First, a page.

Bankman-Fried, who liked to live the jet-set high life of the celebrities he hired, was not the only one to use star power to promote crypto exchanges. deployed actor Matt Damon last fall to promote a much-mocked “Fortune favors the brave” commercial.

“History,” he declared, “is filled with almost,” haunted by “those who almost adventured, who almost achieved, but ultimately, for them, it proved to be too much.”

As Damon spoke, he passed through a “Museum of Bravery” that showed a mountain climber reaching a summit, an aviator in an early plane, astronauts marching toward a rocket. “In these moments of truth,” he said, “these men and women — these mere mortals, just like you and me — as they peer over the edge, they calm their minds and steel their nerves with four simple words that have been whispered by the intrepid since the time of the Romans: Fortune favors the brave.”

Tom Brady and Gisele Bundchen ad.
The celebrity endorsements gave credibility to FTX.

Tom Brady and Gisele Bundchen ad.
Gisele Bündchen appear in a YouTube video promoting FTX.

Tom Brady and Gisele Bundchen ad.
Tom Brady during the FTX crypto trading ad.

Gisele Bündchen and Tom Brady.
Gisele Bündchen and Tom Brady, pre-split, at the 2019 Met Gala.

Yet, he added, there are also “the ones who embrace the moment and commit.”

Cue Damon staring out at the skies, and the logo appearing on what looks to be Mars.

The only problem is that had you committed to buying cryptocurrency on Damon’s recommendation, you’d have lost your fortune being brave.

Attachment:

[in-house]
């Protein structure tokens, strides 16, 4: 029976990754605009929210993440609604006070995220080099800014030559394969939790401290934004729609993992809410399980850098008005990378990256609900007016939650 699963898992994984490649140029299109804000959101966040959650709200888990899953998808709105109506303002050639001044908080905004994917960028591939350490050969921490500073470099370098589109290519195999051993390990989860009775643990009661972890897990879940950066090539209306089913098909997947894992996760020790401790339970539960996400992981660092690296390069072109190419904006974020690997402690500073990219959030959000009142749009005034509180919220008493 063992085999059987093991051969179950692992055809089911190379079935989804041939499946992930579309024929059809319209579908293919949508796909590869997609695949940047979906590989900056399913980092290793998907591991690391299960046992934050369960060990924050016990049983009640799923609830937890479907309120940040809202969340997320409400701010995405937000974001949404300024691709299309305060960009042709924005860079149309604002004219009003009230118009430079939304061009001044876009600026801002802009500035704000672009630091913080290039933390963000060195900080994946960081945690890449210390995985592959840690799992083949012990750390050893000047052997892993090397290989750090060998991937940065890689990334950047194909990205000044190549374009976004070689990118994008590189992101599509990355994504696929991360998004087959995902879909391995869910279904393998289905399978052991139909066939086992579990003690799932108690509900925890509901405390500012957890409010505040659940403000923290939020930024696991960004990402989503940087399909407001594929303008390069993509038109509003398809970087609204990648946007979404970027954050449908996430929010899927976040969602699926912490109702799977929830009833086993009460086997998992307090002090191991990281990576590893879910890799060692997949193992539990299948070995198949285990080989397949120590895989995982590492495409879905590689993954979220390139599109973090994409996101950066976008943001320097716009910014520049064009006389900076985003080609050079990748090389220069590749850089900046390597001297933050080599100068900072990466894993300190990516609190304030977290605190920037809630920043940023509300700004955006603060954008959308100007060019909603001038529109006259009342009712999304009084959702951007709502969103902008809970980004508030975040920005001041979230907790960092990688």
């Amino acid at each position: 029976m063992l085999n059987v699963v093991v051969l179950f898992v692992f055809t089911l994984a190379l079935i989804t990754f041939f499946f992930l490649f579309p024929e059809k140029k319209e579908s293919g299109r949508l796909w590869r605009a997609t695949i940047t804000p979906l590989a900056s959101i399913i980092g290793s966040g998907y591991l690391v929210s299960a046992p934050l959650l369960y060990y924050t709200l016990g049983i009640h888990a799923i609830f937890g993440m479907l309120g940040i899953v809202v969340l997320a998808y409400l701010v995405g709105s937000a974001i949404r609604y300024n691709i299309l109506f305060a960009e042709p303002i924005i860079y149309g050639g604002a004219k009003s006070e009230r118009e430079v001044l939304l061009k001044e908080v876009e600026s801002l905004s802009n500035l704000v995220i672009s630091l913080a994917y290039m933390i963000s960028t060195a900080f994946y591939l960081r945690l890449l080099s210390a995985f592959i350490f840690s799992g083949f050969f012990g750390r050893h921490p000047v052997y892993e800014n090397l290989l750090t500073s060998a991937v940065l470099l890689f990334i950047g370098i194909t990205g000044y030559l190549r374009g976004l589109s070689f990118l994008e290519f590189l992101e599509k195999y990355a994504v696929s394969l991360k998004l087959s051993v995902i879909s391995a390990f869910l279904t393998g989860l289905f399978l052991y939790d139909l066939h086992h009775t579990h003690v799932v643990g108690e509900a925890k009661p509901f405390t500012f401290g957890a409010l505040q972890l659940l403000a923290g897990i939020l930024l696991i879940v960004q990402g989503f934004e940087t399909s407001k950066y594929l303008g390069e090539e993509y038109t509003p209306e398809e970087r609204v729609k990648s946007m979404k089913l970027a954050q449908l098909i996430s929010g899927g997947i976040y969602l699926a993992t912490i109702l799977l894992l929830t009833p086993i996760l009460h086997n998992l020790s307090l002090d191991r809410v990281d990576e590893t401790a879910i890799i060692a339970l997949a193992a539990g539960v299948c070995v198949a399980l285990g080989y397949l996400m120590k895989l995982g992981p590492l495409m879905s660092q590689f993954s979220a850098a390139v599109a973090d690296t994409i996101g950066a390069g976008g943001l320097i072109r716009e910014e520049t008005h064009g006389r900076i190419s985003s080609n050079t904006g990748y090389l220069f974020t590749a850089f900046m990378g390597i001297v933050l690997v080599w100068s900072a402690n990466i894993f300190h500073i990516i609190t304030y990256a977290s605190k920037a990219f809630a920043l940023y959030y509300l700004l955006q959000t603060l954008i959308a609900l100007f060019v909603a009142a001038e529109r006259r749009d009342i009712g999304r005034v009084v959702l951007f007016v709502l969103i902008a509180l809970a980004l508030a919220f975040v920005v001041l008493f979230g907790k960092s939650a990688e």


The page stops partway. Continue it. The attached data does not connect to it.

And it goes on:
Bitcoin, worth $1,000 then, is worth just $340 today.

Then there’s the scandal of reality bimbo Kim Kardashian being paid $250,000 to tout obscure crypto token firm Ethereum Max to her 225 million Instagram followers in June 2021.

The value of the company has tanked by 98 percent, causing investors to lose most of their cash on paper, and she was fined $1.3 million by the feds for not disclosing that she’d been paid to hype it.

Of course, the real victims aren’t the super-rich and frankly shameful celebrities now being fined, ridiculed, or facing lawsuits, but the unsuspecting public who raced to do what their idols told them to do without any understanding of what they were getting into.

In fact, I suspect few of the celebrities have much of a clue about cryptocurrency either, because none of it makes sense.

Just ask Warren Buffett, who has tried for the past eight years to warn us of its dangers and has refused to have anything to do with it.